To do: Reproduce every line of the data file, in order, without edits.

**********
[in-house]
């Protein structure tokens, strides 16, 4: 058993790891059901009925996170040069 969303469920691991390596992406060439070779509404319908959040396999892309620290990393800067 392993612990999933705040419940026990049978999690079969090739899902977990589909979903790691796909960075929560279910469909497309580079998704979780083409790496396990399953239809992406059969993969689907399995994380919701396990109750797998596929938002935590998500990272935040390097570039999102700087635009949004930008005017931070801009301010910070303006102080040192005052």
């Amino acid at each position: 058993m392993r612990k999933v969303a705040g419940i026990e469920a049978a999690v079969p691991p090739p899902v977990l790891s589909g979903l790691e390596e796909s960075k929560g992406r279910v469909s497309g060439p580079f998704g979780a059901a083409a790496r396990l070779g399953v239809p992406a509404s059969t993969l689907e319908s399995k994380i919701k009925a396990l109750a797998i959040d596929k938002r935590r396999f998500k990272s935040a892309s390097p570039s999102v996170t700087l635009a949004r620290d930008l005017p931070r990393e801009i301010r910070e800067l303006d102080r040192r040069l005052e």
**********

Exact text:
[in-house]
């Protein structure tokens, strides 16, 4: 058993790891059901009925996170040069 969303469920691991390596992406060439070779509404319908959040396999892309620290990393800067 392993612990999933705040419940026990049978999690079969090739899902977990589909979903790691796909960075929560279910469909497309580079998704979780083409790496396990399953239809992406059969993969689907399995994380919701396990109750797998596929938002935590998500990272935040390097570039999102700087635009949004930008005017931070801009301010910070303006102080040192005052």
């Amino acid at each position: 058993m392993r612990k999933v969303a705040g419940i026990e469920a049978a999690v079969p691991p090739p899902v977990l790891s589909g979903l790691e390596e796909s960075k929560g992406r279910v469909s497309g060439p580079f998704g979780a059901a083409a790496r396990l070779g399953v239809p992406a509404s059969t993969l689907e319908s399995k994380i919701k009925a396990l109750a797998i959040d596929k938002r935590r396999f998500k990272s935040a892309s390097p570039s999102v996170t700087l635009a949004r620290d930008l005017p931070r990393e801009i301010r910070e800067l303006d102080r040192r040069l005052e």